Do Chew Tools Increase the Need to Chew?

Question:  My son has ADHD and Anxiety, he spends a lot of time chewing/sucking on clothes, plastic, and other non- edible items. Would your chewies encourage this sensory seeking behavior or will it help him to eventually not need to mouth everything?   My son is 7 years old.  Thank you!
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Do Chew Tools Increase the Sensory Need to Chew?

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Great question.  Although each child is different, having a chew tool typically doesn’t increase the need to chew.  Especially if the chewing is sensory-related, he’s going to have a need to chew whether or not he has a safe outlet to do so.  Using a chew tool just means that he’ll be able to safely and more comfortably meet that need (as opposed to chewing on his fingers, shirts, pencils, etc.).
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Chewing actually has many benefits, and it usually serves an important purpose.  When you’re thirsty, your body tells you to take a drink.  When you’re tired, your body signals that you need sleep.  Similarly, when some kids need to focus, organize, or calm themselves, their body urges them to chew.
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For more background on why some kids need to chew, click here.  And for a list of all of the chew tools we make, click here.  All options are made in the USA (woohoo!) and come in 3 different toughness levels.  As long as he’s not chewing through things or causing any damage to what he’s chewing/sucking on, it sounds like any of our softest chews would be a good fit for him.
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Some kids always have a need to chew.  Others grow out of it.  For some it ebbs and flows – they might go for weeks or months without needing to chew, and then it comes back again and so forth.  Often this is tied to stress (it’s common to see chewing increase during stressful situations like the back to school transition, holidays, if there’s been a lot of change in their life, etc.).  In my experience, for many kids the need to chew decreases over time, especially if they have other calming / sensory strategies in place, which you can learn more about here.
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I hope some of this helps!
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All my best,
Debbie

My Child Chews on Everything – What Can I Do?

Have you ever craved crunchy foods?  Or chewed gum?  Ever chewed on your pen caps while concentrating or bit your fingernails when nervous?  We all have oral sensory habits to some extent.
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For children with sensory needs and/or Autism, however, oral sensory input can play a particularly important role.  Chewing throughout the day (especially during times of stress and/or anxiety) can help them calm, focus, and self-regulate.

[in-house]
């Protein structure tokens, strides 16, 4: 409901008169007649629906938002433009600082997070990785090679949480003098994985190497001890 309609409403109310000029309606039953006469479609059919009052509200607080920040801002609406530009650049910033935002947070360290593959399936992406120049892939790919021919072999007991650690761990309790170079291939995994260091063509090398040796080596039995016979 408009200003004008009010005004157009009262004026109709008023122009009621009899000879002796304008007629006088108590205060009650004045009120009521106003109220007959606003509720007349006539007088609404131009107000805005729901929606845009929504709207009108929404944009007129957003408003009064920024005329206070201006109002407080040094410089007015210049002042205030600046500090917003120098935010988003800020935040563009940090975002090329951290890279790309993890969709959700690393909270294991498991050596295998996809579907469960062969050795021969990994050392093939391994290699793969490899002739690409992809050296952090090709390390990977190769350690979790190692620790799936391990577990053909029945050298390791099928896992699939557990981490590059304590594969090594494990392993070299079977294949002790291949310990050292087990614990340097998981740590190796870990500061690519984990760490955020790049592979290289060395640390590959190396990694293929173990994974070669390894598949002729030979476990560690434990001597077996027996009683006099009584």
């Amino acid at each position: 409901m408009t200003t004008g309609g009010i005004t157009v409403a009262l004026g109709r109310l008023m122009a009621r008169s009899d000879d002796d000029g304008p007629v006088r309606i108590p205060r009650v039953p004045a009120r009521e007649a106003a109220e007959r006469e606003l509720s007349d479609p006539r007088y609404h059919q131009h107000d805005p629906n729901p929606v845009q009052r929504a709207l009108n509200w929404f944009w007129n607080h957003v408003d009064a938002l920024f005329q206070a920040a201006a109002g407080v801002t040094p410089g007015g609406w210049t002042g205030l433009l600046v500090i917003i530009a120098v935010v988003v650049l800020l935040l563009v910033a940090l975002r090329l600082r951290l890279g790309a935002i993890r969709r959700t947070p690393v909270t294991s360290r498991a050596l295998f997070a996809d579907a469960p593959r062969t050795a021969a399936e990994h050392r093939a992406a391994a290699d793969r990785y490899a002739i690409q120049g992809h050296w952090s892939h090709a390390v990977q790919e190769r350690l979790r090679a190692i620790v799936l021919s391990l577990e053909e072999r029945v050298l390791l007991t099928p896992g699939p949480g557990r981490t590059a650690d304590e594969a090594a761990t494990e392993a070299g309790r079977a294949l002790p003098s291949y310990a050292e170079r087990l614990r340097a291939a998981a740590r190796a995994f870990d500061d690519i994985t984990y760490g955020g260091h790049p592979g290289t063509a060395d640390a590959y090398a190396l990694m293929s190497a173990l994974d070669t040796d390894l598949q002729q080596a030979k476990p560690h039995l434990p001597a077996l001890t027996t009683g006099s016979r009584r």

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There are several things you can do to help meet that need safely.  For the purposes of this post I’ll refer to children, but the recommendations here can apply for any age.  Some kids grow out of it, others may always have oral sensory needs to some extent through adulthood.
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Please note that the information here is based on my experience with the children I have personally seen as a speech therapist, and may not be relevant for everyone.  There is NO substitution to an in-person evaluation with a trained professional, with treatment catered to your child’s needs.

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Sensory Benefits of Heavy Work Activities

Heavy work activities are any type of action that pushes or pulls against the body.  This could be tension created by something pushing/pulling against your body (like swimming where the water pushes against the body) or tension that the body itself creates (like monkey bars where the body’s own weight creates the resistance).
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What Are Heavy Work Activities?.

Who can benefit from heavy work activities?
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Everyone!  Everyone needs heavy work activities to some extent.  After all, it’s mostly exercise and getting the body moving, which all of us need.  However, heavy work is of particular benefit for individuals with sensory processing issues for several reasons, such as:
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Why Does My Older Child Chew on Everything?

Question:  My 9 year old chews on everything… erasers, foam rubber, shirt collars.    He has always had an oral fixation since he was a toddler, putting toys in his mouth and chewing on everything in sight.  Is this something more than typical childhood behavior?  I’ve read on some discussion boards that your “Grabbers” are often used by other kids with the same issue.  Looking for advice…


Great question.  For babies and toddlers, putting things in their mouths is a normal stage of oral development.
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Some children, however, continue to chew non-food items well past the mouthing/teething stage.  For some, it is a passing phase.  Other individuals will always have a need to chew that may continue into adulthood.
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Why do some older kids need to chew?.

Why?  There could be many different reasons, and it’s not always a straight answer.  But in my personal experience with the children I see in therapy, it’s typically one (or a combination of) the following:

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